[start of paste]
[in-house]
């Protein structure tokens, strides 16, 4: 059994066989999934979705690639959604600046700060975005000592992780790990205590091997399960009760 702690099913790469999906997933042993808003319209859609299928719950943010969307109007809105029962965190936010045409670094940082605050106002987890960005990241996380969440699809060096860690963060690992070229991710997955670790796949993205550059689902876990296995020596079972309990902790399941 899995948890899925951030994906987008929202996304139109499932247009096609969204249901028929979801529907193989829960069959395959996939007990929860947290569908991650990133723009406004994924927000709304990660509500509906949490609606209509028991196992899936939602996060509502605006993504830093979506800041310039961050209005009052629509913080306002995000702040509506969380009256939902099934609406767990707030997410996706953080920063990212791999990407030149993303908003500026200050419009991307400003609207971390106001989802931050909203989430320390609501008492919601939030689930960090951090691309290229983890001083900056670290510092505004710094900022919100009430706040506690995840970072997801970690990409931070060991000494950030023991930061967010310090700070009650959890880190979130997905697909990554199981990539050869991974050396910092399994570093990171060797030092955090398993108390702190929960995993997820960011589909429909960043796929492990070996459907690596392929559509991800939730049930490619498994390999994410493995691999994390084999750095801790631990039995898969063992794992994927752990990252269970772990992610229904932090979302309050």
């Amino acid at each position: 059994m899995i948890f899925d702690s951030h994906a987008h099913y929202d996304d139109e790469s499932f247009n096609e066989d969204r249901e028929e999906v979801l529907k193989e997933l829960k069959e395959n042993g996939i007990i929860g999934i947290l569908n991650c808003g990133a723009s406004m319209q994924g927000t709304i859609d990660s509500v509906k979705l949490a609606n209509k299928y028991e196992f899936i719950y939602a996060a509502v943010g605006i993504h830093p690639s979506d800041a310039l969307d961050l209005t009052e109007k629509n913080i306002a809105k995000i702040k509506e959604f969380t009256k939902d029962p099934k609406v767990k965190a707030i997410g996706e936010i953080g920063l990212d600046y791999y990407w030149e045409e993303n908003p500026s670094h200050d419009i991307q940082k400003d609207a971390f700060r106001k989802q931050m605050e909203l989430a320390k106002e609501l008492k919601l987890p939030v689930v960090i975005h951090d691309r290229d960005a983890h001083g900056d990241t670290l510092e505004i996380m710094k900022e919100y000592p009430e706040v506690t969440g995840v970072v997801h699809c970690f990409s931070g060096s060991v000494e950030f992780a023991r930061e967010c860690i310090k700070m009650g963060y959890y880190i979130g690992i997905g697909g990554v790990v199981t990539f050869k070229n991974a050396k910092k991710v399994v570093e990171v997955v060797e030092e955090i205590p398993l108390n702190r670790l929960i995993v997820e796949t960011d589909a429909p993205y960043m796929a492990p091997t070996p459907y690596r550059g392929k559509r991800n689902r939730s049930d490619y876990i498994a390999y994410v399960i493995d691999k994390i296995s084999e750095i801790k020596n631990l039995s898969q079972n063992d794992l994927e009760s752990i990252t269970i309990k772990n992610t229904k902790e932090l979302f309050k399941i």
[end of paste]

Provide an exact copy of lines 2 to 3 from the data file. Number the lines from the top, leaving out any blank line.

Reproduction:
């Protein structure tokens, strides 16, 4: 059994066989999934979705690639959604600046700060975005000592992780790990205590091997399960009760 702690099913790469999906997933042993808003319209859609299928719950943010969307109007809105029962965190936010045409670094940082605050106002987890960005990241996380969440699809060096860690963060690992070229991710997955670790796949993205550059689902876990296995020596079972309990902790399941 899995948890899925951030994906987008929202996304139109499932247009096609969204249901028929979801529907193989829960069959395959996939007990929860947290569908991650990133723009406004994924927000709304990660509500509906949490609606209509028991196992899936939602996060509502605006993504830093979506800041310039961050209005009052629509913080306002995000702040509506969380009256939902099934609406767990707030997410996706953080920063990212791999990407030149993303908003500026200050419009991307400003609207971390106001989802931050909203989430320390609501008492919601939030689930960090951090691309290229983890001083900056670290510092505004710094900022919100009430706040506690995840970072997801970690990409931070060991000494950030023991930061967010310090700070009650959890880190979130997905697909990554199981990539050869991974050396910092399994570093990171060797030092955090398993108390702190929960995993997820960011589909429909960043796929492990070996459907690596392929559509991800939730049930490619498994390999994410493995691999994390084999750095801790631990039995898969063992794992994927752990990252269970772990992610229904932090979302309050």
């Amino acid at each position: 059994m899995i948890f899925d702690s951030h994906a987008h099913y929202d996304d139109e790469s499932f247009n096609e066989d969204r249901e028929e999906v979801l529907k193989e997933l829960k069959e395959n042993g996939i007990i929860g999934i947290l569908n991650c808003g990133a723009s406004m319209q994924g927000t709304i859609d990660s509500v509906k979705l949490a609606n209509k299928y028991e196992f899936i719950y939602a996060a509502v943010g605006i993504h830093p690639s979506d800041a310039l969307d961050l209005t009052e109007k629509n913080i306002a809105k995000i702040k509506e959604f969380t009256k939902d029962p099934k609406v767990k965190a707030i997410g996706e936010i953080g920063l990212d600046y791999y990407w030149e045409e993303n908003p500026s670094h200050d419009i991307q940082k400003d609207a971390f700060r106001k989802q931050m605050e909203l989430a320390k106002e609501l008492k919601l987890p939030v689930v960090i975005h951090d691309r290229d960005a983890h001083g900056d990241t670290l510092e505004i996380m710094k900022e919100y000592p009430e706040v506690t969440g995840v970072v997801h699809c970690f990409s931070g060096s060991v000494e950030f992780a023991r930061e967010c860690i310090k700070m009650g963060y959890y880190i979130g690992i997905g697909g990554v790990v199981t990539f050869k070229n991974a050396k910092k991710v399994v570093e990171v997955v060797e030092e955090i205590p398993l108390n702190r670790l929960i995993v997820e796949t960011d589909a429909p993205y960043m796929a492990p091997t070996p459907y690596r550059g392929k559509r991800n689902r939730s049930d490619y876990i498994a390999y994410v399960i493995d691999k994390i296995s084999e750095i801790k020596n631990l039995s898969q079972n063992d794992l994927e009760s752990i990252t269970i309990k772990n992610t229904k902790e932090l979302f309050k399941i």